Q&A

Kwame Kwei-Armah, artis­tic di­rec­tor

The Guardian - Weekend - - Contents - Rosanna Green­street

Born in Lon­don, Kwei-Armah, 51, ap­peared in the BBC drama se­ries Ca­su­alty for five years. In 2003, he wrote his first play for the Na­tional Theatre, Elmina’s Kitchen, which was short­listed for an Olivier award. In 2011, he joined Bal­ti­more’s Cen­ter Stage theatre as artis­tic di­rec­tor, where he spent seven years. This year, he be­came artis­tic di­rec­tor of Lon­don’s Young Vic theatre; his first pro­duc­tion, a mu­si­cal Twelfth Night, runs un­til 17 Novem­ber. He is mar­ried, has four chil­dren and lives in Lon­don.

When were you hap­pi­est?

When my mother was alive. She passed away 14 years ago.

What is your ear­li­est mem­ory?

Go­ing shop­ping with my mother, to Southall mar­ket, when I was about four.

What is the trait you most de­plore in your­self?

Get­ting anx­ious be­fore a first night. I can’t bear it.

What is the trait you most de­plore in oth­ers?

What I per­ceive to be un­mo­ti­vated or un­war­ranted anx­i­ety, so it’s re­ally the same thing that I hate in my­self.

What was your most em­bar­rass­ing mo­ment?

Lis­ten­ing at the door of a girl I fan­cied and hear­ing her to­tally rip me apart. I was stand­ing there with my brother, about to go in and be smooth. It was hor­ri­ble.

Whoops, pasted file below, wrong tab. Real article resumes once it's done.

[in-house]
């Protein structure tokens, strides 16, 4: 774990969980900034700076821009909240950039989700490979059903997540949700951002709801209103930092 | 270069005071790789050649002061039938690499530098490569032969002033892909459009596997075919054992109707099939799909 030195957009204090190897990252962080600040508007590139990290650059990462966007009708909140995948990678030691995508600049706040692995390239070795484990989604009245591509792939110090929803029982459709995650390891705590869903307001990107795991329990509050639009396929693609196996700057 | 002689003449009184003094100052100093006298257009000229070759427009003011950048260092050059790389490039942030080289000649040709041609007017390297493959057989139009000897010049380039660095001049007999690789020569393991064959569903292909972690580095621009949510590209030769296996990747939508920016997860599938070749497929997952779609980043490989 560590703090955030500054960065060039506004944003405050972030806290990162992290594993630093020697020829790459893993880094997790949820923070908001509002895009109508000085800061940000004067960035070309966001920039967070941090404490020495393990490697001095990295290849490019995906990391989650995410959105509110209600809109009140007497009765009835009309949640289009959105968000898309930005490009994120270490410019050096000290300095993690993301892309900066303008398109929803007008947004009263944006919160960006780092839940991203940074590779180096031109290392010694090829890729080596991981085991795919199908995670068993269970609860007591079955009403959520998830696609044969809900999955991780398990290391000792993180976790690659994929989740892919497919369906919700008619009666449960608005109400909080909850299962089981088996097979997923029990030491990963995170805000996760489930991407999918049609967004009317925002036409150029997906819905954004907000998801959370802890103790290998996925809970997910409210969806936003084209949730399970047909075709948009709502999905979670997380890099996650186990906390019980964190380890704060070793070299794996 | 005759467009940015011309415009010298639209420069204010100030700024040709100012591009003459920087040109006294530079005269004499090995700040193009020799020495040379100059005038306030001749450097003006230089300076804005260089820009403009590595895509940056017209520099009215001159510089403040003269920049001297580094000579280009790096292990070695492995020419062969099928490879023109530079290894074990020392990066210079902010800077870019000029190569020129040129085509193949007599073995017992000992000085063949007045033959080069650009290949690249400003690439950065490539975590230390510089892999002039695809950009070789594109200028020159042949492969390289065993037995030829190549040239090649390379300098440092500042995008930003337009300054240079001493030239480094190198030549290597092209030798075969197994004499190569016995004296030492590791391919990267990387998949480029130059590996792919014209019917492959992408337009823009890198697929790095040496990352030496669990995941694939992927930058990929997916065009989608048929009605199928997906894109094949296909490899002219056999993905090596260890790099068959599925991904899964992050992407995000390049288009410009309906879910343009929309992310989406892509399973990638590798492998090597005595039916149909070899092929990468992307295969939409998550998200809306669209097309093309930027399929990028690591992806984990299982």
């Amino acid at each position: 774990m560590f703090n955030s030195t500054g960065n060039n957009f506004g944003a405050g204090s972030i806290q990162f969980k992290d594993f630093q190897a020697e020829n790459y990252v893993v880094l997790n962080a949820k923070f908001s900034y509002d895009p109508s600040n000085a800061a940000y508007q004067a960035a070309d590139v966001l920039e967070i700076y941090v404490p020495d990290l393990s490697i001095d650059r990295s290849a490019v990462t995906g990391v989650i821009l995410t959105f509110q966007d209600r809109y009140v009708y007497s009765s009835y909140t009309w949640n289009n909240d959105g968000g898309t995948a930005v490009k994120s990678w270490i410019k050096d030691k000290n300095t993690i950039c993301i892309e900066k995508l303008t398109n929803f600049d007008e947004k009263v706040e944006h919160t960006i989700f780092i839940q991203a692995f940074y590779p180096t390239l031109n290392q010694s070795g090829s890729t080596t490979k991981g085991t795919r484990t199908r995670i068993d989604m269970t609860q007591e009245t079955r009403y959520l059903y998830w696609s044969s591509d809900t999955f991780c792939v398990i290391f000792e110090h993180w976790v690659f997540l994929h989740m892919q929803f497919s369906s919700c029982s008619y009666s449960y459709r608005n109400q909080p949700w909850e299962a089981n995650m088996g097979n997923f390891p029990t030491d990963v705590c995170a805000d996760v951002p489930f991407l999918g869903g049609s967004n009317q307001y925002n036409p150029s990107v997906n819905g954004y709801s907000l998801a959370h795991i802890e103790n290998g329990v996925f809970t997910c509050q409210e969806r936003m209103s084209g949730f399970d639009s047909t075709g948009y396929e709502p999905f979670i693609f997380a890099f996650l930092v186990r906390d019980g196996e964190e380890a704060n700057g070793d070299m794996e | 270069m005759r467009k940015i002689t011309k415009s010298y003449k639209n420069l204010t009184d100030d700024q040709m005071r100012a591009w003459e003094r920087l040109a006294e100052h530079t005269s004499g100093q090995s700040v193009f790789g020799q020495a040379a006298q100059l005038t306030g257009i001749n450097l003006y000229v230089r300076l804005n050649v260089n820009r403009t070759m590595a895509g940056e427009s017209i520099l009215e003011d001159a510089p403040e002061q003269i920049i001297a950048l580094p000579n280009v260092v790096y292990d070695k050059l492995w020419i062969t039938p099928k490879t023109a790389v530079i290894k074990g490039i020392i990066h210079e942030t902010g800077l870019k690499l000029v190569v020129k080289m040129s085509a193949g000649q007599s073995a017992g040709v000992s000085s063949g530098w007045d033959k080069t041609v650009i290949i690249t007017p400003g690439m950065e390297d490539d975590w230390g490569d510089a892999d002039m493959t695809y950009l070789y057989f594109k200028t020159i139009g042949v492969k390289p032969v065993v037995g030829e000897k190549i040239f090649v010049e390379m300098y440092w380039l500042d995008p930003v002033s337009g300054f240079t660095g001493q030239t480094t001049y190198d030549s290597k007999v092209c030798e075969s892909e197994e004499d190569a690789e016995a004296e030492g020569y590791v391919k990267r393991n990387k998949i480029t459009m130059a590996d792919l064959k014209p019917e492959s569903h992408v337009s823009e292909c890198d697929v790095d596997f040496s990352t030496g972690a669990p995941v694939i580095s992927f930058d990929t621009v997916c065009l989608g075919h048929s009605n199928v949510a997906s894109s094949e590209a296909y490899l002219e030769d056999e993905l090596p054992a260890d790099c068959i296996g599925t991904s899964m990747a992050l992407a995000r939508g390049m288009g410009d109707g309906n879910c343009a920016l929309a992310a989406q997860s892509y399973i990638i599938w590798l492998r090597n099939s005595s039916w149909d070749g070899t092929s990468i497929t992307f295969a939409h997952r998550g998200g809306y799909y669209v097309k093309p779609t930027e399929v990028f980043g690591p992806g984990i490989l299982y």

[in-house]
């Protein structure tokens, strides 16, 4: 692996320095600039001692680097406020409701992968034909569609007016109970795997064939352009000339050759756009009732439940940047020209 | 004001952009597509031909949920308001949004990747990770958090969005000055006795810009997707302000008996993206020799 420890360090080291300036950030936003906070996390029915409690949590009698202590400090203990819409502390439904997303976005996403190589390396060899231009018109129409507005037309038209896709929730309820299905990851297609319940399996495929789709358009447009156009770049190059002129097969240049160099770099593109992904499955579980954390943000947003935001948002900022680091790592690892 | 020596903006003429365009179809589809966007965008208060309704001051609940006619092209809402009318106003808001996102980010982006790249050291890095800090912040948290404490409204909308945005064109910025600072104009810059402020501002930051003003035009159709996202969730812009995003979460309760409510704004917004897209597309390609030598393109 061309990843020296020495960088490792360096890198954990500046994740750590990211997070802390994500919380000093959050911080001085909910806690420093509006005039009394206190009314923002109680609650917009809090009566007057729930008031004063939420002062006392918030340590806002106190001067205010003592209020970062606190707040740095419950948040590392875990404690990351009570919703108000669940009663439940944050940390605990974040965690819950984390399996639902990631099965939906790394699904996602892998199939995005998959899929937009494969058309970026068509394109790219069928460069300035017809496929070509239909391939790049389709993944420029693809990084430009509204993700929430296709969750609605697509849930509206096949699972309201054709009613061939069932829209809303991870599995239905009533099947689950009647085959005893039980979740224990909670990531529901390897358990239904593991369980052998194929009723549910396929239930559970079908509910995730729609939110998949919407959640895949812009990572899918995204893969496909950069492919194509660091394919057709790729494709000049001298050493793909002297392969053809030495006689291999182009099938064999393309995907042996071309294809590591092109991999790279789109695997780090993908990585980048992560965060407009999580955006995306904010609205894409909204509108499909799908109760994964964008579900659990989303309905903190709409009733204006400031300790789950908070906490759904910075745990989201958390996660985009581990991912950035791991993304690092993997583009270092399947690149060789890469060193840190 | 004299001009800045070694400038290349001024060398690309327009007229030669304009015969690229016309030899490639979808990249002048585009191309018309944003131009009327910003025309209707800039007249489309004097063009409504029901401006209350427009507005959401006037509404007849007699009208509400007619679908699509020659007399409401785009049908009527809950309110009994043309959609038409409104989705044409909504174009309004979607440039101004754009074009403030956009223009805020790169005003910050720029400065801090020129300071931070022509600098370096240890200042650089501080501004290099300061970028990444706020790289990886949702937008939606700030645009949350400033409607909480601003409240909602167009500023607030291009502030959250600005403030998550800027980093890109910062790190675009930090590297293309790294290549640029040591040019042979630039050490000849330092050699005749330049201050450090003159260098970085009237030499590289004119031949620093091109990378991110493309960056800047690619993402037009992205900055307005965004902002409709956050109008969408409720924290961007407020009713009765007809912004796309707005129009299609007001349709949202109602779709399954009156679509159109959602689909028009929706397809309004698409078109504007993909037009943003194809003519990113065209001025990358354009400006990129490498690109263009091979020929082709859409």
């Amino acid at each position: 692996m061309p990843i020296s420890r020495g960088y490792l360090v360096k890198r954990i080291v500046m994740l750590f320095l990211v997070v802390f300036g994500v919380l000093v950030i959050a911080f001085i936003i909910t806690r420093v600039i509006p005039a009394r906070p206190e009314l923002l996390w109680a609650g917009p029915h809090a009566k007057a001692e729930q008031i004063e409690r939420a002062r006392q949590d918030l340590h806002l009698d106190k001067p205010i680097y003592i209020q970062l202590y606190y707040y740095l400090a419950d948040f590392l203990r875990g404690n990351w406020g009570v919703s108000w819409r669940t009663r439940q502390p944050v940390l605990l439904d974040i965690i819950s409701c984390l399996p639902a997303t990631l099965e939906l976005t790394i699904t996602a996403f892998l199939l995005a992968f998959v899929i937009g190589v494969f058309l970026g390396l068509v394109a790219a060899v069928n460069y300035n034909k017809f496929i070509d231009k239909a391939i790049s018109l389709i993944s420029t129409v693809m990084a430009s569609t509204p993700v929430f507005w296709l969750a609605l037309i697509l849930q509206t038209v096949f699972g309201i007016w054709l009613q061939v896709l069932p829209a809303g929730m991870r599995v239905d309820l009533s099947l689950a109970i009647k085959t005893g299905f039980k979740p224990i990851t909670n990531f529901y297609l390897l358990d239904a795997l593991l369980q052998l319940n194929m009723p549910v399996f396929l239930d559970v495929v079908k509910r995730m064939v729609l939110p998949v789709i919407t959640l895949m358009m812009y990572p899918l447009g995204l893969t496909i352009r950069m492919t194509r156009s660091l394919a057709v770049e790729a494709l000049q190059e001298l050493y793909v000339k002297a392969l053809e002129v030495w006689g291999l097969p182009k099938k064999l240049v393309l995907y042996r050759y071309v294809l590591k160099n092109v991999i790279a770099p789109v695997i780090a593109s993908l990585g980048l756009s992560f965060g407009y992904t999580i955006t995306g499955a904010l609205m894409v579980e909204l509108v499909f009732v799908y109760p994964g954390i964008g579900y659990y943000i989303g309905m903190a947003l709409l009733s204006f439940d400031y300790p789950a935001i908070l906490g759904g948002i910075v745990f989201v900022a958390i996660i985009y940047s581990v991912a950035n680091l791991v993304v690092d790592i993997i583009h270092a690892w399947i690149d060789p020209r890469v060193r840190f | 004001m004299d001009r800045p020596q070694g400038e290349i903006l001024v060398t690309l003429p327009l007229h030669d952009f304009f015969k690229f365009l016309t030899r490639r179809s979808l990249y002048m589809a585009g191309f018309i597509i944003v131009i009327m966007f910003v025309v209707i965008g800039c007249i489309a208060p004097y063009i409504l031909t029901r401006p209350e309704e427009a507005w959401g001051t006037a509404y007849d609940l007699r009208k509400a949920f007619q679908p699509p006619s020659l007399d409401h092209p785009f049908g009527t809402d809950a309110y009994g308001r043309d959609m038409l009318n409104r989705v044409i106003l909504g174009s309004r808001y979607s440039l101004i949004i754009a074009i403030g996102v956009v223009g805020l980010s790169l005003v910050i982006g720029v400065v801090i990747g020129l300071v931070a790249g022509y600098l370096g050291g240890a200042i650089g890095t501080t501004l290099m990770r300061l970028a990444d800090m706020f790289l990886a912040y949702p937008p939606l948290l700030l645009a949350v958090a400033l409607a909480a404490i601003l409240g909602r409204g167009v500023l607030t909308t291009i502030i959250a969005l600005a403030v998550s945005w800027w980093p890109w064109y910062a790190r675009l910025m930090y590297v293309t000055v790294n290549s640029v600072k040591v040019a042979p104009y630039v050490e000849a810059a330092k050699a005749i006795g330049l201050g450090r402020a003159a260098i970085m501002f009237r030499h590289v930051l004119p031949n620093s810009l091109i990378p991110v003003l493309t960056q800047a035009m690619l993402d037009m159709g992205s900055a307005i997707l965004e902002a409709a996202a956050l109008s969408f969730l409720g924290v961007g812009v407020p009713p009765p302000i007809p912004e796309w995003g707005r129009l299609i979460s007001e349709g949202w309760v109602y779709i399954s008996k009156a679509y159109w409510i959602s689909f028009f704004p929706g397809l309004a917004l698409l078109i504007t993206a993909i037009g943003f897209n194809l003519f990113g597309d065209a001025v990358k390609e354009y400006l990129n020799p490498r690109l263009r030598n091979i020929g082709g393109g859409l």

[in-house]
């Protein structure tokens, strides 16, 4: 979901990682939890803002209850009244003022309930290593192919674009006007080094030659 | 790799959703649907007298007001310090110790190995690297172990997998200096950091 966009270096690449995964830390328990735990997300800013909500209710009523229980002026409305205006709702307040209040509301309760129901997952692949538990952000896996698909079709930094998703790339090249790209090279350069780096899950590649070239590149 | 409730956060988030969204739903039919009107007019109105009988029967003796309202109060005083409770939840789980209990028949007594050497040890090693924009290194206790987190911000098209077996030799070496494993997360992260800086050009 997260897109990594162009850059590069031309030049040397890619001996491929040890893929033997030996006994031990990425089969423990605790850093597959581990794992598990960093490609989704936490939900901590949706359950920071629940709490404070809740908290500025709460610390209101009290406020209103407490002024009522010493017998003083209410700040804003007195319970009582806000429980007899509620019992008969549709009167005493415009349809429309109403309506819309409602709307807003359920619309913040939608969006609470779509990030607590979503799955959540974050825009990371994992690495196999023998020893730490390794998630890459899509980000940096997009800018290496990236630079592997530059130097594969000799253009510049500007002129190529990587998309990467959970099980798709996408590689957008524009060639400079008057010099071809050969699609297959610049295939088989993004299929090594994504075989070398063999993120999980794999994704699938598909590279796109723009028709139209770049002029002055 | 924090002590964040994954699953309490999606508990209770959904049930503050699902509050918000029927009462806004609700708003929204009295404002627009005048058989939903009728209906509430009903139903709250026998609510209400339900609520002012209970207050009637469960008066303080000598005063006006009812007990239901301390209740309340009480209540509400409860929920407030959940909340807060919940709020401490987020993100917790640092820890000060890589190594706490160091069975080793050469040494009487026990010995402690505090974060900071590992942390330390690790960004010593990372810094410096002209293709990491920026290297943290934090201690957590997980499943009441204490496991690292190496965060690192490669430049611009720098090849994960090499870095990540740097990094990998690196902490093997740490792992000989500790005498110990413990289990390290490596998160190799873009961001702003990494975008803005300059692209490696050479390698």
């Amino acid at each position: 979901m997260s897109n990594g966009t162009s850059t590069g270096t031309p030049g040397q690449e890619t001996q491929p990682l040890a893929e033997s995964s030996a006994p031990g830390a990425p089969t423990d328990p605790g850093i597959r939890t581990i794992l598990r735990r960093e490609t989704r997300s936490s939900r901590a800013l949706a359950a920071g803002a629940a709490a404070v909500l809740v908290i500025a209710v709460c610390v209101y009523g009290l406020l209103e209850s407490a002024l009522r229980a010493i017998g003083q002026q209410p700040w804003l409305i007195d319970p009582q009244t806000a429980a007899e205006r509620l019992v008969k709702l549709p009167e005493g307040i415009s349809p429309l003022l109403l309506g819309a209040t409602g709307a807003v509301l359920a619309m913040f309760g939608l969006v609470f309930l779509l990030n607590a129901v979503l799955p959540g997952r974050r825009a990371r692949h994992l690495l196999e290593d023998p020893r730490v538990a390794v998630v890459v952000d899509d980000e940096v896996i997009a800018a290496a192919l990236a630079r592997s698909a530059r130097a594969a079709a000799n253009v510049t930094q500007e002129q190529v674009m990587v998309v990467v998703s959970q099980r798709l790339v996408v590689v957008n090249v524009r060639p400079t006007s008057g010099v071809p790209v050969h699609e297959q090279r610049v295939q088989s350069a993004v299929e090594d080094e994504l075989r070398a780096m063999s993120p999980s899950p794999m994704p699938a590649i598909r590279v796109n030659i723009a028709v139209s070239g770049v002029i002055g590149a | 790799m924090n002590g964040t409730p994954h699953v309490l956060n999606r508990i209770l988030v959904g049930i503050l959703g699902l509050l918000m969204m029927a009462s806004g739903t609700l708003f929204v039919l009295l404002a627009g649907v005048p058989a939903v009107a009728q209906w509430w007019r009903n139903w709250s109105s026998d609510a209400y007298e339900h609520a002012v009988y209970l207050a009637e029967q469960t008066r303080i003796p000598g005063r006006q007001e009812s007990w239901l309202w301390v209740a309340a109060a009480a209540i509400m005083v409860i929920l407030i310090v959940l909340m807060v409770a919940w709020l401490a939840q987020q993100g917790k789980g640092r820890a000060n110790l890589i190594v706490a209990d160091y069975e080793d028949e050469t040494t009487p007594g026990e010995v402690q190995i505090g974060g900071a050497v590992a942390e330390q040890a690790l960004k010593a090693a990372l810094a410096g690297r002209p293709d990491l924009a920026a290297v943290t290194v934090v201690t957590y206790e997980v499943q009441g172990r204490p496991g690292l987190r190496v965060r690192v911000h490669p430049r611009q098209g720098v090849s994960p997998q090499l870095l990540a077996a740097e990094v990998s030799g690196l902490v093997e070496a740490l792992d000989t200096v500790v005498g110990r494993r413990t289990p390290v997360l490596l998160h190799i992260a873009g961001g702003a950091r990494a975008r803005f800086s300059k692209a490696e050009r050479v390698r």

Prop­erty aside, what’s the most ex­pen­sive thing you’ve bought?

A fam­ily hol­i­day – any­where the kids de­mand. Last year, I wanted us all to go to Egypt and my daugh­ter said, “No, we’re go­ing to go to Gre­nada.” So we did.

What is your most trea­sured pos­ses­sion?

My mother’s ticket from Gre­nada to Eng­land in 1962. I have it framed.

What do you most dis­like about your ap­pear­ance?

My ro­tund stom­ach. What makes s you un­happy?

See­ing poverty overty of spirit and phys­i­cal poverty. When I see home­less­ness me­less­ness on the streets, it pains me.

To whom would ould you most like to say sorry, and why?

To any­one e I’ve hurt un­in­ten­tion­ally.

What or who o is the great­est love of your life?

It’s a col­lec­tive ec­tive – my fam­ily.

Which words s or phrases do you most overuse?

Lit­er­ally.

What is the worst job you’ve done?

Do­ing the e bins while work­ing for McDon­ald’s in west Eal­ing. ng.

What has been en your big­gest dis­ap­point­ment?

When I re­alised ealised I wasn’t go­ing to make it as a singer­song­writer when I was about 25.

What is your guilti­est plea­sure?

Go­ing to a Korean spa. When I was in Bal­ti­more, I went ev­ery week. I would take my scripts, and go in and out of the heated igloos and jet baths.

What has been your clos­est brush with the law?

When I was 14 there was a riot in Southall. I was stand­ing at the top of my street look­ing at the Ham­brough Tav­ern pub burn­ing down. A po­lice van drove on to the pave­ment; they got out and started chasing ev­ery­one, beat­ing peo­ple, and then ar­rest­ing them. I ran, quickly, and nar­rowly es­caped.

What song would you like played at your funeral?

Any song by Donny Hathaway.

How would you like to be re­mem­bered?

As some­one who cared about oth­ers.

What is the most im­por­tant les­son life has taught you?

To lis­ten

My most trea­sured pos­ses­sion? My mother’s ticket from Gre­nada to Eng­land in 1962. I have it framed

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